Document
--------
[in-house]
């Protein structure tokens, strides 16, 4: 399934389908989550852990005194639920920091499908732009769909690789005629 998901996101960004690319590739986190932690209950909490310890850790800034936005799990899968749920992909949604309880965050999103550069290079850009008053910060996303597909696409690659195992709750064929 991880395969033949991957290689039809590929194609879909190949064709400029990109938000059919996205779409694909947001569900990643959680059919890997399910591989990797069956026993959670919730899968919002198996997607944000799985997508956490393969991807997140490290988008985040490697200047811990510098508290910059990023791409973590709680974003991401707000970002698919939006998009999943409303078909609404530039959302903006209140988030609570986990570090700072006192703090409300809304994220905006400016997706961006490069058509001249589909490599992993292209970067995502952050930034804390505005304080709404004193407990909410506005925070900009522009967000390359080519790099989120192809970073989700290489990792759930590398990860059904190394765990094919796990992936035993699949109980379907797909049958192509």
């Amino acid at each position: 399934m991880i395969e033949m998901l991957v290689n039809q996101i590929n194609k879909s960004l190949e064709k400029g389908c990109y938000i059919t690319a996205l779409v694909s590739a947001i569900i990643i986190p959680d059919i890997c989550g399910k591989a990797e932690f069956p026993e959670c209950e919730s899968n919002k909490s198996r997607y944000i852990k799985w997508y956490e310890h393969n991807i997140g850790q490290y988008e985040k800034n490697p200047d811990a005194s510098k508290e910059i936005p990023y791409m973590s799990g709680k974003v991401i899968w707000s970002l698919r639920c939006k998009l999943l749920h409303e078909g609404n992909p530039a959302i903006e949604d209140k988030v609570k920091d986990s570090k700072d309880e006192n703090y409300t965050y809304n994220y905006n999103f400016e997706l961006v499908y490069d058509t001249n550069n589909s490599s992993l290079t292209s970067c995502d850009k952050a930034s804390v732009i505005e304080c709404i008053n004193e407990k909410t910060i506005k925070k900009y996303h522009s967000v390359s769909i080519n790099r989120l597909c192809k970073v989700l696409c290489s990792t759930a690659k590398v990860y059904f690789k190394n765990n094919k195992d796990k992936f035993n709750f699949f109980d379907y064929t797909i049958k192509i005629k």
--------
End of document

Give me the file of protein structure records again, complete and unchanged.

[in-house]
């Protein structure tokens, strides 16, 4: 399934389908989550852990005194639920920091499908732009769909690789005629 998901996101960004690319590739986190932690209950909490310890850790800034936005799990899968749920992909949604309880965050999103550069290079850009008053910060996303597909696409690659195992709750064929 991880395969033949991957290689039809590929194609879909190949064709400029990109938000059919996205779409694909947001569900990643959680059919890997399910591989990797069956026993959670919730899968919002198996997607944000799985997508956490393969991807997140490290988008985040490697200047811990510098508290910059990023791409973590709680974003991401707000970002698919939006998009999943409303078909609404530039959302903006209140988030609570986990570090700072006192703090409300809304994220905006400016997706961006490069058509001249589909490599992993292209970067995502952050930034804390505005304080709404004193407990909410506005925070900009522009967000390359080519790099989120192809970073989700290489990792759930590398990860059904190394765990094919796990992936035993699949109980379907797909049958192509």
């Amino acid at each position: 399934m991880i395969e033949m998901l991957v290689n039809q996101i590929n194609k879909s960004l190949e064709k400029g389908c990109y938000i059919t690319a996205l779409v694909s590739a947001i569900i990643i986190p959680d059919i890997c989550g399910k591989a990797e932690f069956p026993e959670c209950e919730s899968n919002k909490s198996r997607y944000i852990k799985w997508y956490e310890h393969n991807i997140g850790q490290y988008e985040k800034n490697p200047d811990a005194s510098k508290e910059i936005p990023y791409m973590s799990g709680k974003v991401i899968w707000s970002l698919r639920c939006k998009l999943l749920h409303e078909g609404n992909p530039a959302i903006e949604d209140k988030v609570k920091d986990s570090k700072d309880e006192n703090y409300t965050y809304n994220y905006n999103f400016e997706l961006v499908y490069d058509t001249n550069n589909s490599s992993l290079t292209s970067c995502d850009k952050a930034s804390v732009i505005e304080c709404i008053n004193e407990k909410t910060i506005k925070k900009y996303h522009s967000v390359s769909i080519n790099r989120l597909c192809k970073v989700l696409c290489s990792t759930a690659k590398v990860y059904f690789k190394n765990n094919k195992d796990k992936f035993n709750f699949f109980d379907y064929t797909i049958k192509i005629k």